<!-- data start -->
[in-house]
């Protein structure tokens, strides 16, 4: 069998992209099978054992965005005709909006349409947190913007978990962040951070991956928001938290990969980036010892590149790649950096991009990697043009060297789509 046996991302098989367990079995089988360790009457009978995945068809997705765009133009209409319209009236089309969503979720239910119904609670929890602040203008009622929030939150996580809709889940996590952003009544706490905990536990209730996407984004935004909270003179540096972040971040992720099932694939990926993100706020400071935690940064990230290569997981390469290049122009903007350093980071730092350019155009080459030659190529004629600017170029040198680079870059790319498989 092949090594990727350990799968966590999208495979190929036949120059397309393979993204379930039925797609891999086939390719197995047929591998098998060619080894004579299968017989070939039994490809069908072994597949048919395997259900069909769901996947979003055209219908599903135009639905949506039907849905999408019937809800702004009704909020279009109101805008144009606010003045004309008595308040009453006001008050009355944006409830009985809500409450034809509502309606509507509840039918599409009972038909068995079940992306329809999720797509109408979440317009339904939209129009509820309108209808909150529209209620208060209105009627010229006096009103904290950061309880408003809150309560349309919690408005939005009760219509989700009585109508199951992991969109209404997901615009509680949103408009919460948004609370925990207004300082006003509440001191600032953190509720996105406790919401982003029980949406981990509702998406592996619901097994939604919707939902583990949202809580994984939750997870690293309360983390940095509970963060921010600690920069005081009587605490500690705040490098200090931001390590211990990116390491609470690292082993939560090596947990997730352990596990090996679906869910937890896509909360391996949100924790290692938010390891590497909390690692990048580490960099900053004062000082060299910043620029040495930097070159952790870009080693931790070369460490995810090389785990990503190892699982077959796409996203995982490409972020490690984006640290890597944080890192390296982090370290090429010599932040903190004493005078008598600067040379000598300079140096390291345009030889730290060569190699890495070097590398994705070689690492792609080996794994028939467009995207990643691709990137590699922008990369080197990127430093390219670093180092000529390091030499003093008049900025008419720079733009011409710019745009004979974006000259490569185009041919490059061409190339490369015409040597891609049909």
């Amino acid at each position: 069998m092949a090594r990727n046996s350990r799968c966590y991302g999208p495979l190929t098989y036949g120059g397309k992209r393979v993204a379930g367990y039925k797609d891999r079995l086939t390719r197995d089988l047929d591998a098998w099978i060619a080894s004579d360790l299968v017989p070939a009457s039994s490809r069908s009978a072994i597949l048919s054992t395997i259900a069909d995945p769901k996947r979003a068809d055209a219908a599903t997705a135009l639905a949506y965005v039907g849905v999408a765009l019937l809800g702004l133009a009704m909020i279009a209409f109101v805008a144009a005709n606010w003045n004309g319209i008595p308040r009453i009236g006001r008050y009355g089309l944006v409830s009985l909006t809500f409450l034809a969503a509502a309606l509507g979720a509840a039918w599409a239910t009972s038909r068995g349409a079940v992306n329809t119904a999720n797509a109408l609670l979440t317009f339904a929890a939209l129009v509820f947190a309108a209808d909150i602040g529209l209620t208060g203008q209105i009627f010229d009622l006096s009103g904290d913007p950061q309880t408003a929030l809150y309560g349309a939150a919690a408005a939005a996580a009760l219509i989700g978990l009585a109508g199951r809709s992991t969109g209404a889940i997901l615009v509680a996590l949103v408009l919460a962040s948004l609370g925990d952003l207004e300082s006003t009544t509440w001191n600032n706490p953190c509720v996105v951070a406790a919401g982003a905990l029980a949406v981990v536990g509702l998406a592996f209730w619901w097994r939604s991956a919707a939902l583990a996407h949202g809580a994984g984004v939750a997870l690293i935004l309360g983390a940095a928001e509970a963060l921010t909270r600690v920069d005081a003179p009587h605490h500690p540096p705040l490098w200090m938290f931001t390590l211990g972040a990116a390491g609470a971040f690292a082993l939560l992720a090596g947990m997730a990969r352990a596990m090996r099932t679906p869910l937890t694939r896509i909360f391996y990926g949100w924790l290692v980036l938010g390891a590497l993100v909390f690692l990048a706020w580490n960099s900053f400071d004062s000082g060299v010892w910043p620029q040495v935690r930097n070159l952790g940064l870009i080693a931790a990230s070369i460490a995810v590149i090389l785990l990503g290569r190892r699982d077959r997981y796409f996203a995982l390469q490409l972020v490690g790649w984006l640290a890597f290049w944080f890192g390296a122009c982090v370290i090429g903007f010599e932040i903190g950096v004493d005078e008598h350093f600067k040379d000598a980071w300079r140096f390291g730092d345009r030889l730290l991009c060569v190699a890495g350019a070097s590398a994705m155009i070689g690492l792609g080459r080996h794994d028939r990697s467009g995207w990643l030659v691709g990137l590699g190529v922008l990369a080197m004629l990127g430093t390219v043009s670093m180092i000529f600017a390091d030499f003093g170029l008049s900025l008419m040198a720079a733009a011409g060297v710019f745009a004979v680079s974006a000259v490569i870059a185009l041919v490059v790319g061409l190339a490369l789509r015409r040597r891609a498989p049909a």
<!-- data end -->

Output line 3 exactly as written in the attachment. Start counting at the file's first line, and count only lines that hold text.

């Amino acid at each position: 069998m092949a090594r990727n046996s350990r799968c966590y991302g999208p495979l190929t098989y036949g120059g397309k992209r393979v993204a379930g367990y039925k797609d891999r079995l086939t390719r197995d089988l047929d591998a098998w099978i060619a080894s004579d360790l299968v017989p070939a009457s039994s490809r069908s009978a072994i597949l048919s054992t395997i259900a069909d995945p769901k996947r979003a068809d055209a219908a599903t997705a135009l639905a949506y965005v039907g849905v999408a765009l019937l809800g702004l133009a009704m909020i279009a209409f109101v805008a144009a005709n606010w003045n004309g319209i008595p308040r009453i009236g006001r008050y009355g089309l944006v409830s009985l909006t809500f409450l034809a969503a509502a309606l509507g979720a509840a039918w599409a239910t009972s038909r068995g349409a079940v992306n329809t119904a999720n797509a109408l609670l979440t317009f339904a929890a939209l129009v509820f947190a309108a209808d909150i602040g529209l209620t208060g203008q209105i009627f010229d009622l006096s009103g904290d913007p950061q309880t408003a929030l809150y309560g349309a939150a919690a408005a939005a996580a009760l219509i989700g978990l009585a109508g199951r809709s992991t969109g209404a889940i997901l615009v509680a996590l949103v408009l919460a962040s948004l609370g925990d952003l207004e300082s006003t009544t509440w001191n600032n706490p953190c509720v996105v951070a406790a919401g982003a905990l029980a949406v981990v536990g509702l998406a592996f209730w619901w097994r939604s991956a919707a939902l583990a996407h949202g809580a994984g984004v939750a997870l690293i935004l309360g983390a940095a928001e509970a963060l921010t909270r600690v920069d005081a003179p009587h605490h500690p540096p705040l490098w200090m938290f931001t390590l211990g972040a990116a390491g609470a971040f690292a082993l939560l992720a090596g947990m997730a990969r352990a596990m090996r099932t679906p869910l937890t694939r896509i909360f391996y990926g949100w924790l290692v980036l938010g390891a590497l993100v909390f690692l990048a706020w580490n960099s900053f400071d004062s000082g060299v010892w910043p620029q040495v935690r930097n070159l952790g940064l870009i080693a931790a990230s070369i460490a995810v590149i090389l785990l990503g290569r190892r699982d077959r997981y796409f996203a995982l390469q490409l972020v490690g790649w984006l640290a890597f290049w944080f890192g390296a122009c982090v370290i090429g903007f010599e932040i903190g950096v004493d005078e008598h350093f600067k040379d000598a980071w300079r140096f390291g730092d345009r030889l730290l991009c060569v190699a890495g350019a070097s590398a994705m155009i070689g690492l792609g080459r080996h794994d028939r990697s467009g995207w990643l030659v691709g990137l590699g190529v922008l990369a080197m004629l990127g430093t390219v043009s670093m180092i000529f600017a390091d030499f003093g170029l008049s900025l008419m040198a720079a733009a011409g060297v710019f745009a004979v680079s974006a000259v490569i870059a185009l041919v490059v790319g061409l190339a490369l789509r015409r040597r891609a498989p049909a």